Although the prompts for the Common App personal essay have changed, the purpose has not: to demonstrate your ability to write and think well through a short narrative. Your older siblings or relatives will still be able to get you through the writing process –by mostly calming you down– but consider it best to share with them the newer prompts when asking for help.
When approaching the personal essay prompts, keep in mind that you are trying to show college admissions officers how well you will adjust to college life. You do this by showing you are academically minded, you have and will continue to challenge yourself in areas you feel both comfortable and uncomfortable, and will handle the transition from high school student living in your childhood bedroom to college student living in the dorm.
It’s just not you that needs to be prepared for the college application process. It’s also your parents. And their role will be vital. You will have to discuss financial matters with them like never before; in particular, their financial matters will matter to you in terms of what loans, grants, and scholarships you will be offered.
To make your application for financial aid official, you’ll have to fill out the Free Application for Federal Student Aid. But, you’ll have to wait until January, however, to start work on the FAFSA. This form requires your parents’ financial information for all of 2013 in order to determine financial assistance.
Time to make good use of your driver’s license. If you can’t make time right now to take a half day road trip to visit your top college choice, then make it a day trip elsewhere. Do some research on nearby schools that meet your search criteria, and then go visit them. Make an appointment for a student-led tour and learn about what’s available, what’s important at these schools, and how these features meet your own needs. There’s a lot to learn from college visits. And once you do make it to your top school for a visit, you’ll be an expert observer and questioner.
Remember: The school you pick will be what you call home for the next four years and where you return to relive the best memories of a lifetime. The more research you do, the happier you’ll be.
Letters of Recommendation
I like you. Do you like me?
Come the first day of senior year of high school, teachers become inundated with requests from students to write recommendation letters. The best and favorite teachers even more so. And this is at a time that is extremely busy for teachers–the opening of school. If you’re reading this before school starts, accelerate your recommendation requests to right now. Your teacher will have your name on top of their list. And maybe they’ll take a crack at your letter over the summer, when things are calmer and there’s no rush to meet important deadlines.
If you’re a real go-getter, compile a short list of accomplishments in that teacher’s class and throughout the school and community in letter form. (Early struggles shouldn’t be overlooked; it shows your tenacity.) Your teacher will admire your eagerness and be able to refresh in her mind of your experience together. Top choices for you to pick from are Junior and Senior classroom teachers in advanced classes.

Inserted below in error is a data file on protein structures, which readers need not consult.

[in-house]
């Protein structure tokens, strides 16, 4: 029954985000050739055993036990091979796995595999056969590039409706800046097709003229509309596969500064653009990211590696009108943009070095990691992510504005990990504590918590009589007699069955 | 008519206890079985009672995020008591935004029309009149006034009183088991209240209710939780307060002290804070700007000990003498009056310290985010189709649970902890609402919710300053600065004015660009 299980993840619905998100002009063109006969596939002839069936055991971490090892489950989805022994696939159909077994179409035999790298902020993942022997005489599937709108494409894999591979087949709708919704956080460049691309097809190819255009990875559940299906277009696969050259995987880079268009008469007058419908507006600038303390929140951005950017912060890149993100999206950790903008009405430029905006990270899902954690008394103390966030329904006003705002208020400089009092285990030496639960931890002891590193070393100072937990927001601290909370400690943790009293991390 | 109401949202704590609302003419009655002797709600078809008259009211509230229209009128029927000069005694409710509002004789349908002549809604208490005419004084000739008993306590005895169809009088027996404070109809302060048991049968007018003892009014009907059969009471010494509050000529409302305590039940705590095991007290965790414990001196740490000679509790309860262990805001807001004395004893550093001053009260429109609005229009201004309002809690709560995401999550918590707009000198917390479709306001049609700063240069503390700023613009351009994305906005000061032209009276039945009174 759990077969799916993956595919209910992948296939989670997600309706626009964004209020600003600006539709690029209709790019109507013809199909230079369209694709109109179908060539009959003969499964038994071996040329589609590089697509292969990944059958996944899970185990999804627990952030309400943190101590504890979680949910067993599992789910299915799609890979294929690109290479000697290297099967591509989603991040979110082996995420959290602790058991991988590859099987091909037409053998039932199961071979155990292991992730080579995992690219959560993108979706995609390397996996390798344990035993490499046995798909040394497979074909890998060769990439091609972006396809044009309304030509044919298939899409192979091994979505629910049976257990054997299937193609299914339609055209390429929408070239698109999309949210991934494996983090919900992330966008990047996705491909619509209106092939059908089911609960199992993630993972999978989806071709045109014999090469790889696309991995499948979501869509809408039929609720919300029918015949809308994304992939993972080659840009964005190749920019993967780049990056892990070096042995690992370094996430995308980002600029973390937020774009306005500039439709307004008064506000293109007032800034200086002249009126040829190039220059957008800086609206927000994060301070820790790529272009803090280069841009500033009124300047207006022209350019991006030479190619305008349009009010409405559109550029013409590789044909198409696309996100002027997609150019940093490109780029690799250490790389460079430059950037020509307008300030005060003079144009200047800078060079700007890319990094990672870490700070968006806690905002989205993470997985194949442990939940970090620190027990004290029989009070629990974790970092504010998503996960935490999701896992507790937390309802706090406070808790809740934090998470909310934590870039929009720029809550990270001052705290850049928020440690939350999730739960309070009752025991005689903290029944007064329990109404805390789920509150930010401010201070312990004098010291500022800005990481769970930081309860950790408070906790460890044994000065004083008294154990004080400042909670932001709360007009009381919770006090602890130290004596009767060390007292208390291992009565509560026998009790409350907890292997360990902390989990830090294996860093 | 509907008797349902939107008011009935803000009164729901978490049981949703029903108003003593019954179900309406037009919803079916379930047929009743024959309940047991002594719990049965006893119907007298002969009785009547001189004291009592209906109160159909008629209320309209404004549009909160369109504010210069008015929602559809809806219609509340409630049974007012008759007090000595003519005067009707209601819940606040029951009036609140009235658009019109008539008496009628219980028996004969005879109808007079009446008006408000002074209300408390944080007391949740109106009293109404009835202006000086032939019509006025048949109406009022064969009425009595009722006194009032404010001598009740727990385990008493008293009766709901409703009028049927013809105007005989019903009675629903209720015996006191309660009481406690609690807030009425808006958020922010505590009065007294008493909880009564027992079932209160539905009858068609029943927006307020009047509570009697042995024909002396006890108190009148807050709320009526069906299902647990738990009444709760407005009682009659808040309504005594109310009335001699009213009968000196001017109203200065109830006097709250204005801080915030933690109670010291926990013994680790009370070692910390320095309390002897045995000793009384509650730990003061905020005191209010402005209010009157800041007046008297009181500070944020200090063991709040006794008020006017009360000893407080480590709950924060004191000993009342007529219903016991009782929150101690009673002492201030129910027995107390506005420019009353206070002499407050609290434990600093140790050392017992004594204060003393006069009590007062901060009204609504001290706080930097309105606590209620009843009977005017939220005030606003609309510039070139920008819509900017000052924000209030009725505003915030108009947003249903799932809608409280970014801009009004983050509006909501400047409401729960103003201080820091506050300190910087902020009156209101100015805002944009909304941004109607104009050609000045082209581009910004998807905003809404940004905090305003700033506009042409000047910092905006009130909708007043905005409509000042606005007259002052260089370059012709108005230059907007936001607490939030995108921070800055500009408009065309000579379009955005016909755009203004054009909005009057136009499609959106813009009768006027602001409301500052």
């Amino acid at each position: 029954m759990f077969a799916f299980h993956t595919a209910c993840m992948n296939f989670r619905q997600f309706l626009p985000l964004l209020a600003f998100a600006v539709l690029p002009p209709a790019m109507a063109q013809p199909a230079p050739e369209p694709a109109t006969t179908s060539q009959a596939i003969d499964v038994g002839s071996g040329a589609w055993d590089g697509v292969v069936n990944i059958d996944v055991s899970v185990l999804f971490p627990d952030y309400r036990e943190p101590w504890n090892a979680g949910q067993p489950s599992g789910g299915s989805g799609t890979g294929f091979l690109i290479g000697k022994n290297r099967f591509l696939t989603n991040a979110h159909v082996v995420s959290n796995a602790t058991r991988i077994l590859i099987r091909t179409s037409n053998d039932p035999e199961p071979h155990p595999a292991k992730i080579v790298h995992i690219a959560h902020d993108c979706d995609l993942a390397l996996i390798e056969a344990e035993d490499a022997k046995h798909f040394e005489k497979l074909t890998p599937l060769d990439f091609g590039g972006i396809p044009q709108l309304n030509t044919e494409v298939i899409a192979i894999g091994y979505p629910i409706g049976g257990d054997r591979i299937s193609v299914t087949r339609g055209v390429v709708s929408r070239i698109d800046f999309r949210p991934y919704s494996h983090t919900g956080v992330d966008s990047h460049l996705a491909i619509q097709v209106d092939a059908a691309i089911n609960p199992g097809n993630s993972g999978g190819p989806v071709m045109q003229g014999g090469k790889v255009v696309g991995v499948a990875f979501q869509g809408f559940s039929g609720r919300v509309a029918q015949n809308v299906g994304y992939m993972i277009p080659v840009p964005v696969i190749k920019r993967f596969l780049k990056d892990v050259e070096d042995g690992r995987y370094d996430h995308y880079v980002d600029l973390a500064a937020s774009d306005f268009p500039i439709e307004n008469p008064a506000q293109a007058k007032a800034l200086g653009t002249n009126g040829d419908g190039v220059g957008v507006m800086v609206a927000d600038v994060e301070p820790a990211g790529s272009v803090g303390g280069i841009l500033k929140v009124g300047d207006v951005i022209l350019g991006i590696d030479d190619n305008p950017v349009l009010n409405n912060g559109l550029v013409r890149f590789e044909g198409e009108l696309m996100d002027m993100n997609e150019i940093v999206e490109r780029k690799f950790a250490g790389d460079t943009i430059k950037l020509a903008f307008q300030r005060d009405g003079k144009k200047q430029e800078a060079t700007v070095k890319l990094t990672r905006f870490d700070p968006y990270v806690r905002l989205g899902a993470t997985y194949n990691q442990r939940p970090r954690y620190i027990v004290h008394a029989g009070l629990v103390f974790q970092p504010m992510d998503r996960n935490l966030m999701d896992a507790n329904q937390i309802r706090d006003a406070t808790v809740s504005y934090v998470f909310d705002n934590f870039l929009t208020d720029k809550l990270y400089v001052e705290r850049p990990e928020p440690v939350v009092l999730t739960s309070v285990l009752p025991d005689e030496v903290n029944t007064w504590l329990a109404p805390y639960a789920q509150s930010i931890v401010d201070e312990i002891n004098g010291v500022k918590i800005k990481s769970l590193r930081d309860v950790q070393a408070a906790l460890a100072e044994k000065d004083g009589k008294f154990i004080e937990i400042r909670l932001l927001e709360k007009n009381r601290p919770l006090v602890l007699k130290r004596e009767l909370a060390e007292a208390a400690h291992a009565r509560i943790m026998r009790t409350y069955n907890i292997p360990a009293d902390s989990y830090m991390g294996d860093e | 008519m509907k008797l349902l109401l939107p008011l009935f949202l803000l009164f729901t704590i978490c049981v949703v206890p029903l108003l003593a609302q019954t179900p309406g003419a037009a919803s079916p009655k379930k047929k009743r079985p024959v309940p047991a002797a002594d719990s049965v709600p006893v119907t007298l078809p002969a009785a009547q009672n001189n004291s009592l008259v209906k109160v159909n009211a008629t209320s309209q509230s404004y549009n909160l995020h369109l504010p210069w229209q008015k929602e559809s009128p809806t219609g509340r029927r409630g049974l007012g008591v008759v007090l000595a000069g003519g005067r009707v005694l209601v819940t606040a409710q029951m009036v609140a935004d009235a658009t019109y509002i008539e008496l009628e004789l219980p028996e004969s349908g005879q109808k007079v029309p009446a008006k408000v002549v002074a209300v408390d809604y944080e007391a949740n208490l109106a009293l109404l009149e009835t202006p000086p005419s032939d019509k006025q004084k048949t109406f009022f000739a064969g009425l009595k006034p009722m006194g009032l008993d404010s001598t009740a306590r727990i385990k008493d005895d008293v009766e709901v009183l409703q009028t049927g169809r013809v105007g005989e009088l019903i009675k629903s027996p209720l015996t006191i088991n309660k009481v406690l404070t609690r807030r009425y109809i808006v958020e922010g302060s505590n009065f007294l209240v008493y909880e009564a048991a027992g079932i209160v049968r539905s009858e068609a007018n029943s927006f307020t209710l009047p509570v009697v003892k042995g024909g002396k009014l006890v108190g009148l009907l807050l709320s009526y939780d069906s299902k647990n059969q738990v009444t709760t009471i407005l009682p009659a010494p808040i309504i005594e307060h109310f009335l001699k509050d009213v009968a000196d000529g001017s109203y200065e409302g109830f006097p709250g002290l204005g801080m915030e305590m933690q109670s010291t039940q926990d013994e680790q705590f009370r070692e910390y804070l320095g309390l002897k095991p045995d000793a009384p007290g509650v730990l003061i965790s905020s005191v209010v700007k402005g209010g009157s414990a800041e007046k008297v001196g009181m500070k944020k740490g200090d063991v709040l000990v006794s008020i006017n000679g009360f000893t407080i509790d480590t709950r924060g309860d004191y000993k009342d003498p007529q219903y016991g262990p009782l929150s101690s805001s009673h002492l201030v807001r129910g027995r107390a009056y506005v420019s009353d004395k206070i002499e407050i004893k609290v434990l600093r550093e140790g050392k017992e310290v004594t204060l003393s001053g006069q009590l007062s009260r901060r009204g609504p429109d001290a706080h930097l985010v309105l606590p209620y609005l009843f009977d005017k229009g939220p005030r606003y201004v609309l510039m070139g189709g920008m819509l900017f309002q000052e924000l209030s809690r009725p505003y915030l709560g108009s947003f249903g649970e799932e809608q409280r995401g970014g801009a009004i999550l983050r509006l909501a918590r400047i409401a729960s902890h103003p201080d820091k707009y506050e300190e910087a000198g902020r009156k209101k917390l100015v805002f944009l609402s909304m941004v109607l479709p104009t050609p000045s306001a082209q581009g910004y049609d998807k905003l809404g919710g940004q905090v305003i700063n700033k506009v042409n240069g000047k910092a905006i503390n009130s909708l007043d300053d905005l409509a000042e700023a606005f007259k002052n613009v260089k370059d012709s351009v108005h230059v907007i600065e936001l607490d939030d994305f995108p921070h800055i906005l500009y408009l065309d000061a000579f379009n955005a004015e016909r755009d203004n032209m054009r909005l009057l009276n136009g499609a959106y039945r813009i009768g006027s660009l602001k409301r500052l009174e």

Not everyone has the opportunity to spend their summer in an unpaid internship. If you do, then take advantage of the chance to work in an environment that interests you. Connect with your parents, relatives, or neighbors to open doors to work being done in your chosen field. If you can’t seek unpaid work, then try to gain access to the elements of the profession that most interests you. And bring that experience into your personal essay.
Remember that kid that was your best friend for the whole summer back in third grade? Of course not. As tight as that friendship was in the months of July and August, the month of September buried all those memories further back in your brain than the causes of the War of 1812.
Like your childhood friend, the Common App is going to offer the same type of intensity. Until you’ve wrapped up your applications, hopefully by the first of the year, the Common App will be the place where you collect your recommendation letters, transcripts, essay, and the like. Besides being able to quickly untangle yourself from the site come the spring, the Common App lets you research and apply to multiple schools from one location with a click of a button. As long as your school participates. Like the University of Maine does.
Note: The Common App will reopen August 1 for the fall admissions season. It needs a break, too, you know.
In the meantime, make a list of schools that interest you based on location, size of the student body, costs, and areas of study offered. A lot of students are able to quickly create a perfect college environment in minutes when asked the right questions. Consider: small college like high school or big college like a New England Patriots home game. Consider: right in the middle of a large urban area or nestled into the woods like Henry David Thoreau’s summer camp. Ask: annual tuition of $60,000 or a lot less.
Visit individual college websites and do some research. You can also ask friends and former classmates who have just finished their first year at college -either by living there or at home. They can help you consider important features of the life you’re about to live.